Irish government to act on row over rape case sentence

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The Independent Online
(First Edition)

THE JUSTICE Minister of Ireland was yesterday urged to act against lenient sentencing of rape victims after a series of violent sexual assaults and court controversies that have enraged public opinion over the past week.

The minister, Padraig Flynn, reversing government policy, has pledged he will move to allow state appeals against over-lenient sentences when the Dail resumes in October. This follows a public outcry over a judge's decision last week allowing a man who violently raped his teenage girlfriend to walk free from court after sentence was deferred for 12 months.

She collapsed in tears when the ruling was made, screaming repeatedly 'He got away with it, he got away with it'. Renouncing her legal anonymity, the victim, Lavinia Kerwick, from Kilkenny, made an emotional appeal to the minister to order a retrial.

Ms Kerwick, who was 18 at the time of the attack, said she had been unable to walk for three months afterwards. Relatives said it led to her weight falling to six stone (38kg) necessitating force-feeding in hospital. Last January she took a drugs overdose and has renewed her threat to kill herself if no action is taken to jail her attacker.

She said: 'I feel I have been let down by the whole justice system. I should never have reported it to the Garda in the first place.' She says she is afraid to go out because her attacker, William Conry, 19, who pleaded guilty to the hour-long assault, was until last week working on a building site just yards from her home.

In a broadcast interview she said he had raped her several times during the attack after a New Year's Eve disco. She said he even boasted that if she took him to court he would walk free.

Yesterday, several hundred people took part in a silent vigil outside the court in Kilkenny to express anger at the judge's decision. The protest was led by a local councillor and former mayor, Margaret Tynan.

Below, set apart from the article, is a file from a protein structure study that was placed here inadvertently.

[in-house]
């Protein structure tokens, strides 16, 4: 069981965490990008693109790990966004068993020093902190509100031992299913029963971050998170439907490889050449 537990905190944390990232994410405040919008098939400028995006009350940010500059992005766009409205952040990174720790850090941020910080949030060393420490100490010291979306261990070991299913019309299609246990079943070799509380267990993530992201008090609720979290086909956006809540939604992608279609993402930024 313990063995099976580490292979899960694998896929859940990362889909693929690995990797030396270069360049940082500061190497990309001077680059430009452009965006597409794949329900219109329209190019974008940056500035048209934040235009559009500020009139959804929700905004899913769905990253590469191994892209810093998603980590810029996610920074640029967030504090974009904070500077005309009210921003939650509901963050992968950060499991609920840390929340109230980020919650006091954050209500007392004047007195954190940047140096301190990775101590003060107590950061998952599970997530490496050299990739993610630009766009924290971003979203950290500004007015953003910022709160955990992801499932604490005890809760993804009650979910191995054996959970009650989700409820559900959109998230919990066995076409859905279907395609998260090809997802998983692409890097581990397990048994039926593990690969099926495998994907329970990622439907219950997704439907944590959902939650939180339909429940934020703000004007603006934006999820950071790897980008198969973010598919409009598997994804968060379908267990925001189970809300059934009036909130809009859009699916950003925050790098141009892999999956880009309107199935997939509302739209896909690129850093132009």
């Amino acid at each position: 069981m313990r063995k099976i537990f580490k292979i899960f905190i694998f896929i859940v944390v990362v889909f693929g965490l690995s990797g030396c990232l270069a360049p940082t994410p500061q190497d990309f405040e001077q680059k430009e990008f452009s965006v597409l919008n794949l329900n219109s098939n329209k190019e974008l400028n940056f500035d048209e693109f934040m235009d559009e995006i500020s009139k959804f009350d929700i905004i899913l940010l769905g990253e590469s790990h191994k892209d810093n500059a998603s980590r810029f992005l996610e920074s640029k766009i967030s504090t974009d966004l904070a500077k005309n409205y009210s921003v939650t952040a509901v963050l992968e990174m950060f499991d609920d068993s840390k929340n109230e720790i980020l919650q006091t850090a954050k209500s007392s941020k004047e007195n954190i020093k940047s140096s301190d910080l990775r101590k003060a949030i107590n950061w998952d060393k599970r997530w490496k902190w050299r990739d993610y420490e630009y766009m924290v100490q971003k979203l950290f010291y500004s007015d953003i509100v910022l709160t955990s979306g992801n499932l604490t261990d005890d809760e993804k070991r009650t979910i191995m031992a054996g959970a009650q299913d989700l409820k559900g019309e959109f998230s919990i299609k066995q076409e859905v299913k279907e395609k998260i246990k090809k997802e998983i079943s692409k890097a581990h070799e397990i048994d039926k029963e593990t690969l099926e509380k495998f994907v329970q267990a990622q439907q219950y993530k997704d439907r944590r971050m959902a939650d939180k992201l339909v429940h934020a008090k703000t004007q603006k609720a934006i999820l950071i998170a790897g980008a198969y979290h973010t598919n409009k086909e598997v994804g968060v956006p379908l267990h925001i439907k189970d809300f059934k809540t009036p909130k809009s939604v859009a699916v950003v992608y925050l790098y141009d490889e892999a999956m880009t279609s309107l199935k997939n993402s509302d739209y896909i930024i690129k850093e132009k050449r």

Rape Crisis Centres have warned that the ruling would mean fewer rapes being reported to gardai. One, in Clonmel, which covers the Kilkenny area, said out of 42 alleged rapes reported to it last year only two were later notified to police. The case has prompted calls for retraining of judges.

Public alarm over attacks on women intensified after the weekend gang rape of a 12-year-old girl in the new town of Tallaght, near Dublin. She was pulled from her bicycle as she returned home from a friend's house and raped by three youths after being threatened with a Stanley knife.

Concern has also been raised by other Irish court cases in recent days. These include the conviction of a man accused of raping a mentally retarded woman, and two cases where rape charges were dismissed when women alleging rape felt unable to give evidence.

At yesterday's meeting with Mr Flynn, the delegation representing the Council for the Status of Women, Womens' Aid, the Irish Countrywomen's Association and the Rape Crisis Centre, pressed for consistency in rape sentences, mandatory therapy for sex offenders, more funds for rape crisis centres, and highlighted the lack of research into attacks on women.

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